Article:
A year or two ago, I attempted to write an article titled Anime – Empathy or Desensitization, but it never reached completion. The goal was to see if anime, in this context Japanese animation and not animation in general, broadly portrayed violence in a way that could teach empathy or was correlated with desensitization. The problem is that I couldn’t find research done on this definition of anime specifically. There was research about cartoons and cartoon violence in shows for infants (Zhang et al., 2019) and there was research about violence in US TV for adolescents (Khurana et al., 2019). Yet, I couldn’t manage to find the middleground that I believe anime is. It’s quite possible that it exists somewhere, but as to exactly where I only wish I knew. What I want to make a point of though is that many things are a risk factor. That is to say, X does not cause Y. However, if a person is somehow predisposed to Y, X would be a factor to play a part in its manifestation. Could anime [not standalone] influence a particularly vulnerable individual to commit violence? Yes. So too could live action movies, television, novels, games, and a plethora of what is considered normal to consume. 

Age Discrepancy

Youjo Senki

There are actually a good handful of characters in recent years whose mental age and maturity are drastically different from their chronological (physical) age due to reincarnation into a younger body: Tanya from Youjo Senki (2017) and Rudeus from Mushoku Tensei (2021) for example. Interestingly, they represent an oddity in that their mental age and maturity are drastically ahead of their chronological age as opposed to facing a mental illness where the opposite would be true. Let me be clear by saying that I don’t have comprehensive knowledge about Mushoku Tensei or Rudeus’ character- I haven’t watched the show whereas I’ve seen Youjo Senki and so that’ll be my point of focus. 

In Youjo Senki, the issue of this discrepancy is largely sidestepped. What is there to sidestep exactly? On a social psychology level I propose: interpersonal relationships and mental health as a reflection of constant residence in an out-group. 

Tanya has an aptitude in magic and quickly obtained military knowledge in the world she was reincarnated into. Using this, she rose in the ranks as a proposed hero to some, devil to others. In addition, Tanya’s previous self adhered to a cold sense of logic and rationale. So long as it benefited them in the long-term, no sacrifice, even human, would be too great. Many viewers are of the opinion that Tanya exhibits psychopathic traits. I would go on to claim that those traits may help Tanya climb the ladder, but that’s a surprisingly tough claim to make. Whether it’s in the military or business, the research is actually a mixed bag despite popular belief (Smith & Lilienfeld, 2012; Landay & Frieder, 2018). That said, research determining psychopathy is difficult to conduct, partly because psychopathy isn’t actually a disorder and partly because businesses don’t readily jump at the opportunity to partake in these tests for obvious reasons (Babiak et al., 2010). The aforementioned cold logic would theoretically help in a military setting on the other hand. Coupled with a desire to do whatever in her power to better her socioeconomic standing and a degree of conformity to the military hierarchy, she seems like an ideal soldier in service of the Empire.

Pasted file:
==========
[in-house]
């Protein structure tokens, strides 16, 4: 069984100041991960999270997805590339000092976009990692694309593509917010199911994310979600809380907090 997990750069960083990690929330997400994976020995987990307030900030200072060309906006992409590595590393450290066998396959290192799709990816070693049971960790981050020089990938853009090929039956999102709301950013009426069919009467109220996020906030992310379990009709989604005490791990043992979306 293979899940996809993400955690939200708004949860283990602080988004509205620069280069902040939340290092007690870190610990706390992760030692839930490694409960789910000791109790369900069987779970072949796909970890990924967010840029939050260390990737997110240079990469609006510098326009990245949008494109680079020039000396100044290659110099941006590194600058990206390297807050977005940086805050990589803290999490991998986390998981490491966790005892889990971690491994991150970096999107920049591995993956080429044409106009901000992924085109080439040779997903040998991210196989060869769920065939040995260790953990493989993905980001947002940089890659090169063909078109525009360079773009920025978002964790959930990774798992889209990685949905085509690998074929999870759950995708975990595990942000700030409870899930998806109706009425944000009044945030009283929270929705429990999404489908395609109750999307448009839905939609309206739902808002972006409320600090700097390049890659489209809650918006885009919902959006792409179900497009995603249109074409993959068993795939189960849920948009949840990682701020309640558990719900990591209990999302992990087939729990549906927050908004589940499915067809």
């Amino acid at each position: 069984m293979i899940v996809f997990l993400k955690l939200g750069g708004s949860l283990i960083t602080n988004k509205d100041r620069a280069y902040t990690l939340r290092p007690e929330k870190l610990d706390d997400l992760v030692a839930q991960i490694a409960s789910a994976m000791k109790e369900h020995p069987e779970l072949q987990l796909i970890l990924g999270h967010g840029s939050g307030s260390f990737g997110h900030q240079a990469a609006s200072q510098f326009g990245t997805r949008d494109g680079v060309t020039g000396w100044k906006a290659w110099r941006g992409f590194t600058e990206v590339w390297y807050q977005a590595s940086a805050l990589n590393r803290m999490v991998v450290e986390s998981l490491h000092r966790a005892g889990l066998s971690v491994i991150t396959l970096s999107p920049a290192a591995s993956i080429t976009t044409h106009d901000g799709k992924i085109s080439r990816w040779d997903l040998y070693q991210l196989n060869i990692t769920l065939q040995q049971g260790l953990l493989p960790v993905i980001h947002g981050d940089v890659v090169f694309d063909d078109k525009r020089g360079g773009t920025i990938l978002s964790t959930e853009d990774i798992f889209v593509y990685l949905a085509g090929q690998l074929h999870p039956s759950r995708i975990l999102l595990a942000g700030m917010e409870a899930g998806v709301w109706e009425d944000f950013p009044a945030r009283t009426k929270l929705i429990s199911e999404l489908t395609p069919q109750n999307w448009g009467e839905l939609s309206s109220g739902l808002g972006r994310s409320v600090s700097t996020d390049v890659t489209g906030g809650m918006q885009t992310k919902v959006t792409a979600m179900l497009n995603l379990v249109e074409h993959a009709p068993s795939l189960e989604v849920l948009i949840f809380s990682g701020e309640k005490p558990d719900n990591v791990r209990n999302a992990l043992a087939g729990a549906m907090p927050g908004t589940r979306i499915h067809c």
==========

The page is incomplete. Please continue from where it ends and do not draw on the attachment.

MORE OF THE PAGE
I say all this despite my previous mention of problems with interpersonal relationships and mental health. Given that one typically congregates with people generally around the same chronological age, this then applies to mental age as well. When this isn’t the case, it’s easy to be singled out and potentially ostracized. Without peers: this is what I refer to as residing in an out-group. This doesn’t really apply to Tanya though. For one, in Tanya’s squad is another woman named Visha (Viktoriya). As fellow women, this develops quite a strong connection between the two, especially in an environment populated majorly by men. This pairing alone functions as an in-group that can’t be entered readily. Additionally, since Tanya is in charge of a squad of soldiers during a war where they’re actively engaging enemy combatants, the group naturally develops a strong bond with one another as they collectively fight for their lives. Thus, it’s another tight knit in-group. Moreover, Tanya isn’t the type of person to be drastically affected by the opinions of others. So long as it didn’t hinder her capacity to live a comfortable life, it’s no sweat off her back. 

Besides this, mental age and maturity also plays a role in the ethical dilemma of allowing what’s chronologically a young girl into the military. There’s a reason there’s a minimum age requirement for activities such as drinking or joining the military. The brain simply hasn’t matured enough and being introduced to the chemical effects of alcohol or the events a military deployment entails would understandably have a chance to cause the brain to develop or cognitively behave differently from the norm. In-universe then, it’s odd that Tanya is so young and that is mentioned on occasion; however, I don’t find it to be unfitting. A young hero serves such an exemplary role for advertisement and morale, both of which the military needs as the fires of war rage on. Besides, it isn’t as if what can be considered war crimes don’t come very close to fruition in Youjo Senki. Even if Tanya is so young, her skill far exceeds others and to not use her would be logistically foolhardy. It’s pragmatism that drives the brass and Tanya herself and so this is all in accordance with the core philosophy embedded in the show. It’s no wonder that Tanya is often described as a monster.